Going back to the Thompson Twins, you had huge hits both here and in the US, played at Live Aid and were one of the most successful bands of the 80s. Looking back, does it seem a bit surreal now, almost like a different world?
TB: Well yes, especially as I took such a long break from it as well! I guess the fans have never stopped though and they’ve always been there, so even though it’s accidental that the sound is a bit like the old days, I’d say that Science Fiction is for them really. One thing a lot of people have noted is that hearing it is a bit like encountering an old friend – “Ah, I remember these guys!“, and I think that’s a nice thing.
I kind of felt a Duran Duran vibe from some of the tracks. Were they an influence on the album?
TB: Not really, no. I mean, obviously I know them and their work, of course, but I certainly don’t count them as an enormous influence. We have a producer in common though, so that could be where you’re hearing it.
How does a fully fledged pop star find himself turning from the upper reaches of the top 40 to doing dub music instead? I mean, I loved International Observer but it was pretty unrecognisable from what you were known for…
TB: A lot of these side projects I did were just labours of love. When we took a break from The Thompson Twins, I just started doing my Indian stuff and all the dub as they were really just things I’d always wanted to do. There wasn’t really any plan – it wasn’t about high profile success and we weren’t really interested in making a lot of money from it. I was just doing it because I enjoyed it. There was no journey as such.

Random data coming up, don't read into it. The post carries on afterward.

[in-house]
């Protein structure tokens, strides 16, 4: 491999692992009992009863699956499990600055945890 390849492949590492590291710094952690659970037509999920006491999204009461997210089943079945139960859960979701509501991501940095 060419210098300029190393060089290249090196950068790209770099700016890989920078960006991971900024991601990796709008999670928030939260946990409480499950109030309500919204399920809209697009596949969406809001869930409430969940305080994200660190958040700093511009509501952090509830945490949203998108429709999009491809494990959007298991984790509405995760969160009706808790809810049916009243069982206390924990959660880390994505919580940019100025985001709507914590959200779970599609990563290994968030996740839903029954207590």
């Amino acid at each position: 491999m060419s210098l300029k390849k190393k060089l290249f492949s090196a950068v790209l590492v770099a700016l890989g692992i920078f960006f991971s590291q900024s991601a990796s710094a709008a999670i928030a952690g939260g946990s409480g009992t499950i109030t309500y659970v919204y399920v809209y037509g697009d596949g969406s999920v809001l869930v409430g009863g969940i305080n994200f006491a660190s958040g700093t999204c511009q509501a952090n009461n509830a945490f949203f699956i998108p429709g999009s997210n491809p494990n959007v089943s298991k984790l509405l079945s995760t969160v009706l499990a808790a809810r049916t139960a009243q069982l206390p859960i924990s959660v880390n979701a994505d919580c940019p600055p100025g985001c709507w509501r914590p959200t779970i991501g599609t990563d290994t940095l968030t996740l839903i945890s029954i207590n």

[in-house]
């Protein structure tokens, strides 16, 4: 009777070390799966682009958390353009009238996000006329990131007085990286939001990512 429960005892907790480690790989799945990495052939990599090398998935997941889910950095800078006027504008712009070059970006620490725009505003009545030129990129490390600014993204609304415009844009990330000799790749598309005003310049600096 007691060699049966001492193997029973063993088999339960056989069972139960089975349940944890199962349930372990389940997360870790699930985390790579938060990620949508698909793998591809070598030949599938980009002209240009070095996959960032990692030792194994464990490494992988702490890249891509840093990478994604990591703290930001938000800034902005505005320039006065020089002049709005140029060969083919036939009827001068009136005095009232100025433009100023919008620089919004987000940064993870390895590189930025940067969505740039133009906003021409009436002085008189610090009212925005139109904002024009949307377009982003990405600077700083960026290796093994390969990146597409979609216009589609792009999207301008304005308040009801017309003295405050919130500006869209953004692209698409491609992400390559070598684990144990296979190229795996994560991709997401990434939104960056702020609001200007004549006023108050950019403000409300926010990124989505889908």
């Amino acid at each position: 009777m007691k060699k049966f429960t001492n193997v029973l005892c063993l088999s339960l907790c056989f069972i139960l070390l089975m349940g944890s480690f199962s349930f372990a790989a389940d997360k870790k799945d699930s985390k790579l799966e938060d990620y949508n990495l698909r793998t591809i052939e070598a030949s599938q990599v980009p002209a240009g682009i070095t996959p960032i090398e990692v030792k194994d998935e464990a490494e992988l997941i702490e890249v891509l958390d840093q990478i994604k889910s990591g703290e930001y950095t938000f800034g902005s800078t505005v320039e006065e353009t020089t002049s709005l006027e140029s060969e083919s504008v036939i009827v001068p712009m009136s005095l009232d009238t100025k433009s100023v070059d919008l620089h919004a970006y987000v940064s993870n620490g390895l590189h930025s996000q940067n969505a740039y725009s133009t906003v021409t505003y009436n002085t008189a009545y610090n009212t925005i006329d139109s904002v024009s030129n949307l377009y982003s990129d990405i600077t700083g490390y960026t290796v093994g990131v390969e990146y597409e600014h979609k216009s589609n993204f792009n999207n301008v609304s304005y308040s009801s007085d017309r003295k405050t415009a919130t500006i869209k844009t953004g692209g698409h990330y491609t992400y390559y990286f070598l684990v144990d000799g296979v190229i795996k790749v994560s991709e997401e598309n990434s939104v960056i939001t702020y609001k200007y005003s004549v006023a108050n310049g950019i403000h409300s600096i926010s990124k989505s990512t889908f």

You’ve always been someone who’s travelled around a lot. Do you think that has fed into your work much?
TB: Really, it has. I can’t stay in one place too long before I have to move on. It’s just the way I have to work. It’s funny because we’ve just been to Montgomery in the deep South and we’ve played more concerts here now than we did in the ’80s. I think we did three, maximum, back then because let’s just say the locals…well, shall we say that we weren’t necessarily welcomed with open arms back then, which was probably down to our extravagant fashion sense, and they were a very specific audience! But some did welcome us, so that gave us a good enough excuse to play there.
So how have the new songs been going down on the present tour?
TB: Really good. It all depends on how much time we get on stage, how many of the new ones we perform, as we know we will always have to play the hits. We always check those boxes. Always!
Tom Bailey will be touring the UK in November alongside Culture Club and Belinda Carlisle. Dates as follows.
9th – Nottingham Motorpoint Arena
10th – Cardiff Motorpoint Arena
11th – Bournemouth International Centre
13th – Brighton Centre, Brighton
14th – SSE ARENA, Wembley, London
16th – Birmingham Arena
17th – Newcastle Metro Arena
18th – Manchester Arena
20th – Hull Venue
22nd – SSE Hydro Glasgow
23rd – Leeds First Direct Arena